“It’s very difficult to sell virtues to those who are invested in schemes when we’ve gone through such a period of change that we have,” said Will Martin, strategic land lead at Commercial Estates Group, citing not only the pandemic, but political uncertainty. “In my mind we need a period to settle down and get some more certainty in terms of delivery.”

Rob Gill, head of acquisitions at Casa by Moda, put part of the blame on planning authorities, saying determinations of planning applications by his firm were at a 15 or 20 year low. “I do think we’re getting more and more polarised, the public-private sectors looking at each other and saying, ‘What’s going on? Why is this happening? Why are you doing it this way? You should be doing it that way.’ And it does seem to me politically there needs to be something to bring the two together.”

Shelley Williams, associate residential development lawyer at Womble Bond Dickinson, said planning authorities would have to be more forward thinking and consider commercial interests in future. “It’s the red tape that’s the barrier, in terms of who makes the decision. The private sector can just make their decisions, whereas local authority it has to go to committee. The person you’ve been working with on a specific deal might not be the one who can make the decision. That compounds the delay. It’s quite archaic.”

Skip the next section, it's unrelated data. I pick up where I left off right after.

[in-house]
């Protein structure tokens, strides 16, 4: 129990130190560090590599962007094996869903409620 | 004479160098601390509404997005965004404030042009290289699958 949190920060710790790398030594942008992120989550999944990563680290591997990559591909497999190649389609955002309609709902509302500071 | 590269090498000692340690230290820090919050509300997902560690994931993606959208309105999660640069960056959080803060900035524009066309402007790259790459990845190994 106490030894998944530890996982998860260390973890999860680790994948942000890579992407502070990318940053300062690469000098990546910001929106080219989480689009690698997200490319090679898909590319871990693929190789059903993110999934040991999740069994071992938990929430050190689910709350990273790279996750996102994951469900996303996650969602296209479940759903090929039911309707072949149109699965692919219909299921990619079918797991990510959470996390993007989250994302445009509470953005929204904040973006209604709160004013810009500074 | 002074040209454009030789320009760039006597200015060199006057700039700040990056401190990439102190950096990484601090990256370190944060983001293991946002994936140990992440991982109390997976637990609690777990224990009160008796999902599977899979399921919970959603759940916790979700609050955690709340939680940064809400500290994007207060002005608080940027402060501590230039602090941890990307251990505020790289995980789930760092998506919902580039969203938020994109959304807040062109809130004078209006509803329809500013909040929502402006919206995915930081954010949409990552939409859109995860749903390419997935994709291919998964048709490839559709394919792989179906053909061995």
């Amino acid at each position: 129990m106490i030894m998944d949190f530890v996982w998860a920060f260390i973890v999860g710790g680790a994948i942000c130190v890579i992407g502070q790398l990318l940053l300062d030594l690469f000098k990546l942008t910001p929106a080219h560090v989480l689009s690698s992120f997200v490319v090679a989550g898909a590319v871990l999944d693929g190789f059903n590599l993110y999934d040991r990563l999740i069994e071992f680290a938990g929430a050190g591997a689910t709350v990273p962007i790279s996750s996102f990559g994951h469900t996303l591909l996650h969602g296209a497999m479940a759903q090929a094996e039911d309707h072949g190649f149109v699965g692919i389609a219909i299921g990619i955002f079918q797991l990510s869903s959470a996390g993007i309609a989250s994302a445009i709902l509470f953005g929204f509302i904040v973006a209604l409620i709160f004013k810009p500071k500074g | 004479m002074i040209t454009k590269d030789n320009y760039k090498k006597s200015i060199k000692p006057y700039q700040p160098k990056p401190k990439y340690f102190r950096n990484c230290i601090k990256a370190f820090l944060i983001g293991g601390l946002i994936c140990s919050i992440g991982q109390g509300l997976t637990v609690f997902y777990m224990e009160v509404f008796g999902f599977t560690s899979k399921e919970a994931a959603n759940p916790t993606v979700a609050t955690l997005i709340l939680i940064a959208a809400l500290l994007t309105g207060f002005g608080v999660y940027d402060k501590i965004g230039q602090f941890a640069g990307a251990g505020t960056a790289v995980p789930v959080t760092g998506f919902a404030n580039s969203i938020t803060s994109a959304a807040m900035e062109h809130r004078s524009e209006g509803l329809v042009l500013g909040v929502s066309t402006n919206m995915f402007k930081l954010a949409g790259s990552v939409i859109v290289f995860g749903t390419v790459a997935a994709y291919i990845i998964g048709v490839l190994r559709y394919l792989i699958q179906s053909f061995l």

Emma Gomersal, associate director of real estate at Deloitte, said it was crucial for local authorities to update their framework plans. “That’s what has created such huge delays within many local authorities. They haven’t got an up-to-date plan and officers are constantly having to battle applications coming on green belt land. It’s sapping so much time and resource and effort at that local authority level.”

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Tim Reeve, director of Advent Developments, questioned whether local councillors were qualified to judge planning matters objectively. “I’m a great believer in democracy, but if it’s a policy compliant application, why can it not be approved? It’s very simple – if it’s policy compliant, where’s the harm? And that’s the problem. It’s the subjective interpretation of where the harm is that’s the problem. The delay might be existential to your funding.”

But if planning matters were sorted out, what would future homes look like?

James Lewis, Leeds studio lead at Buttress Architects, was clear. “It’s creating a community and environment that people want to live in, with a central square, a green space in the middle. It’s not about getting as many houses on a site as possible any more. You just can’t do it.

“It’s got to be more sensitive and more environmentally friendly. And people are aware about their energy bills, so they want to understand it’s energy efficient.”

Ryan Shepherd, senior development manager at South Yorkshire Combined Authority, added that infrastructure and connectivity played an important part in creating those desirable spaces, particularly in urban areas where SYCA wanted to attract more professionals and families.

“Our overarching aim is supporting the economic growth of the region. It’s implicitly tied to housing and how you can develop those spaces that retain students from the region and bringing more people in who want to live in those areas.”

The roundtable was part of a series on the Future of Yorkshire sponsored by Womble Bond Dickinson, Mott Macdonald, Buttress Architects and Deloitte. The next in the series, in November, will consider devolution.

By Andrew Staples

Source: The Business Deck